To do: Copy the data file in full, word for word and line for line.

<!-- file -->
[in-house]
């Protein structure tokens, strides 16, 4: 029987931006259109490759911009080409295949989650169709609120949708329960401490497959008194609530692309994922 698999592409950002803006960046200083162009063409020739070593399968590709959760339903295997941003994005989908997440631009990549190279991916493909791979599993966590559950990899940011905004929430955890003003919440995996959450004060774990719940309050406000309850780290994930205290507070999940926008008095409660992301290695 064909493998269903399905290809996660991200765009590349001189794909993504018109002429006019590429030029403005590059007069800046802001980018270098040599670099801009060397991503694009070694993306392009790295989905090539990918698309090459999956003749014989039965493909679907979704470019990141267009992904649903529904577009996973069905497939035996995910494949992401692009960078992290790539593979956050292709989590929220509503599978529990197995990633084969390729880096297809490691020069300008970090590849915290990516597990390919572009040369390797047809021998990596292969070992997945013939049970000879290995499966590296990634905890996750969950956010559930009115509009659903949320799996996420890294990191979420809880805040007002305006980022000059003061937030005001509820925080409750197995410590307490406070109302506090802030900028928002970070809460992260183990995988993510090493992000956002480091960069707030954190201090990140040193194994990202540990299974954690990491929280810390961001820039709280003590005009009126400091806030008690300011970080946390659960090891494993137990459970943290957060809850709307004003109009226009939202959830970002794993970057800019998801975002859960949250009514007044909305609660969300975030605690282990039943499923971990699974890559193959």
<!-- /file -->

[in-house]
């Protein structure tokens, strides 16, 4: 029987931006259109490759911009080409295949989650169709609120949708329960401490497959008194609530692309994922 698999592409950002803006960046200083162009063409020739070593399968590709959760339903295997941003994005989908997440631009990549190279991916493909791979599993966590559950990899940011905004929430955890003003919440995996959450004060774990719940309050406000309850780290994930205290507070999940926008008095409660992301290695 064909493998269903399905290809996660991200765009590349001189794909993504018109002429006019590429030029403005590059007069800046802001980018270098040599670099801009060397991503694009070694993306392009790295989905090539990918698309090459999956003749014989039965493909679907979704470019990141267009992904649903529904577009996973069905497939035996995910494949992401692009960078992290790539593979956050292709989590929220509503599978529990197995990633084969390729880096297809490691020069300008970090590849915290990516597990390919572009040369390797047809021998990596292969070992997945013939049970000879290995499966590296990634905890996750969950956010559930009115509009659903949320799996996420890294990191979420809880805040007002305006980022000059003061937030005001509820925080409750197995410590307490406070109302506090802030900028928002970070809460992260183990995988993510090493992000956002480091960069707030954190201090990140040193194994990202540990299974954690990491929280810390961001820039709280003590005009009126400091806030008690300011970080946390659960090891494993137990459970943290957060809850709307004003109009226009939202959830970002794993970057800019998801975002859960949250009514007044909305609660969300975030605690282990039943499923971990699974890559193959």